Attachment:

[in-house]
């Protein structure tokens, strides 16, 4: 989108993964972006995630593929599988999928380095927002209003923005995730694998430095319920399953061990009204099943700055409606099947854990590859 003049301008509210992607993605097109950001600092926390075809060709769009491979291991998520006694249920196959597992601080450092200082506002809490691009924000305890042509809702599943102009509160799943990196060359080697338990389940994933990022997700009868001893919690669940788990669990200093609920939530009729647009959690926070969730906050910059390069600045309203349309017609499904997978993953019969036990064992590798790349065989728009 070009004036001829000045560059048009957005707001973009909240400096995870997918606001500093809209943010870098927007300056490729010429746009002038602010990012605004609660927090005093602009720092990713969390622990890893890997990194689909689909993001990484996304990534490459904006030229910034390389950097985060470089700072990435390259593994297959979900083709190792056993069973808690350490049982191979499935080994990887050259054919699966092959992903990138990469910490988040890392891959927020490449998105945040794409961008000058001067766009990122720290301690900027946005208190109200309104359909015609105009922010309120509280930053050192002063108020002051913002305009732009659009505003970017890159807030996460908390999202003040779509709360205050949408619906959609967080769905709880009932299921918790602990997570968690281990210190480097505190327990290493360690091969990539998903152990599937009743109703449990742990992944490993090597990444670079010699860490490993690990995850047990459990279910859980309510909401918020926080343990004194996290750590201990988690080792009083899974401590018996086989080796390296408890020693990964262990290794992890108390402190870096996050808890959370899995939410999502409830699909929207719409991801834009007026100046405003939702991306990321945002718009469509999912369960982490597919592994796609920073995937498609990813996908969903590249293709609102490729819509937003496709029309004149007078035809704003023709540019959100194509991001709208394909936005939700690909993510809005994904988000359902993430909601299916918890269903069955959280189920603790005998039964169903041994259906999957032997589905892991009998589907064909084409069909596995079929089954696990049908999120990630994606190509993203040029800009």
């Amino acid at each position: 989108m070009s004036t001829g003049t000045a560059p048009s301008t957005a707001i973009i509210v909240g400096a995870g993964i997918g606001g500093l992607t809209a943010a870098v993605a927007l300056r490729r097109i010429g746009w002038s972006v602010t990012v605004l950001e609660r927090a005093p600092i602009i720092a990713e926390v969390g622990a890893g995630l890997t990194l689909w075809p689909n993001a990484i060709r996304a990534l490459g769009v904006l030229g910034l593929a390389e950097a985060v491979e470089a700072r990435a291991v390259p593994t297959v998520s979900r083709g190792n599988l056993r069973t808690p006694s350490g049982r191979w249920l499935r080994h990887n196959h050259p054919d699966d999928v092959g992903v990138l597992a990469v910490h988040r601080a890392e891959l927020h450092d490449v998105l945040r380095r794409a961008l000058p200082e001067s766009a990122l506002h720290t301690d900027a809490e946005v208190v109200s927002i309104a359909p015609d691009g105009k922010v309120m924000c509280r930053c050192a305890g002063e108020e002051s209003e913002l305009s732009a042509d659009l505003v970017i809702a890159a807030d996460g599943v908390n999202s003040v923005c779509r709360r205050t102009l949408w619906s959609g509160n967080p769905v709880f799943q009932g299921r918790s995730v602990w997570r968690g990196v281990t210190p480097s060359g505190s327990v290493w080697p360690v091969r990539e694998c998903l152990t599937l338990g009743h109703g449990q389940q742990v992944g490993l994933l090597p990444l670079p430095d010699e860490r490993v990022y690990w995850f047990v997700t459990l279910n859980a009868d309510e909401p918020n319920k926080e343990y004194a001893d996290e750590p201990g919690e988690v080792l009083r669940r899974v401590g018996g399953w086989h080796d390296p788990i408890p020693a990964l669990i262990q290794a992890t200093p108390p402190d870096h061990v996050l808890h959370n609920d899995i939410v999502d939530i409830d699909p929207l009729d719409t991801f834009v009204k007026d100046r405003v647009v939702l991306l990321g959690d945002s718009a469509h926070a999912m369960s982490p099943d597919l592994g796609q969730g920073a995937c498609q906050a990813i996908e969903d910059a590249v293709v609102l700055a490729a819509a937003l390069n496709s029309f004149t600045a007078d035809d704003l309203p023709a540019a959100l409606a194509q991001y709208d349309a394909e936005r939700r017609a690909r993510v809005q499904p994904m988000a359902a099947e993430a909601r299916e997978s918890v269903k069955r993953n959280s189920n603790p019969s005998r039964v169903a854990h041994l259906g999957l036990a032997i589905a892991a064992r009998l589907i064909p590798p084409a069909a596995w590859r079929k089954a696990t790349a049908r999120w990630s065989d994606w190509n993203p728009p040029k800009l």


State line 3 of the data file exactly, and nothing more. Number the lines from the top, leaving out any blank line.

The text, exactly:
């Amino acid at each position: 989108m070009s004036t001829g003049t000045a560059p048009s301008t957005a707001i973009i509210v909240g400096a995870g993964i997918g606001g500093l992607t809209a943010a870098v993605a927007l300056r490729r097109i010429g746009w002038s972006v602010t990012v605004l950001e609660r927090a005093p600092i602009i720092a990713e926390v969390g622990a890893g995630l890997t990194l689909w075809p689909n993001a990484i060709r996304a990534l490459g769009v904006l030229g910034l593929a390389e950097a985060v491979e470089a700072r990435a291991v390259p593994t297959v998520s979900r083709g190792n599988l056993r069973t808690p006694s350490g049982r191979w249920l499935r080994h990887n196959h050259p054919d699966d999928v092959g992903v990138l597992a990469v910490h988040r601080a890392e891959l927020h450092d490449v998105l945040r380095r794409a961008l000058p200082e001067s766009a990122l506002h720290t301690d900027a809490e946005v208190v109200s927002i309104a359909p015609d691009g105009k922010v309120m924000c509280r930053c050192a305890g002063e108020e002051s209003e913002l305009s732009a042509d659009l505003v970017i809702a890159a807030d996460g599943v908390n999202s003040v923005c779509r709360r205050t102009l949408w619906s959609g509160n967080p769905v709880f799943q009932g299921r918790s995730v602990w997570r968690g990196v281990t210190p480097s060359g505190s327990v290493w080697p360690v091969r990539e694998c998903l152990t599937l338990g009743h109703g449990q389940q742990v992944g490993l994933l090597p990444l670079p430095d010699e860490r490993v990022y690990w995850f047990v997700t459990l279910n859980a009868d309510e909401p918020n319920k926080e343990y004194a001893d996290e750590p201990g919690e988690v080792l009083r669940r899974v401590g018996g399953w086989h080796d390296p788990i408890p020693a990964l669990i262990q290794a992890t200093p108390p402190d870096h061990v996050l808890h959370n609920d899995i939410v999502d939530i409830d699909p929207l009729d719409t991801f834009v009204k007026d100046r405003v647009v939702l991306l990321g959690d945002s718009a469509h926070a999912m369960s982490p099943d597919l592994g796609q969730g920073a995937c498609q906050a990813i996908e969903d910059a590249v293709v609102l700055a490729a819509a937003l390069n496709s029309f004149t600045a007078d035809d704003l309203p023709a540019a959100l409606a194509q991001y709208d349309a394909e936005r939700r017609a690909r993510v809005q499904p994904m988000a359902a099947e993430a909601r299916e997978s918890v269903k069955r993953n959280s189920n603790p019969s005998r039964v169903a854990h041994l259906g999957l036990a032997i589905a892991a064992r009998l589907i064909p590798p084409a069909a596995w590859r079929k089954a696990t790349a049908r999120w990630s065989d994606w190509n993203p728009p040029k800009l």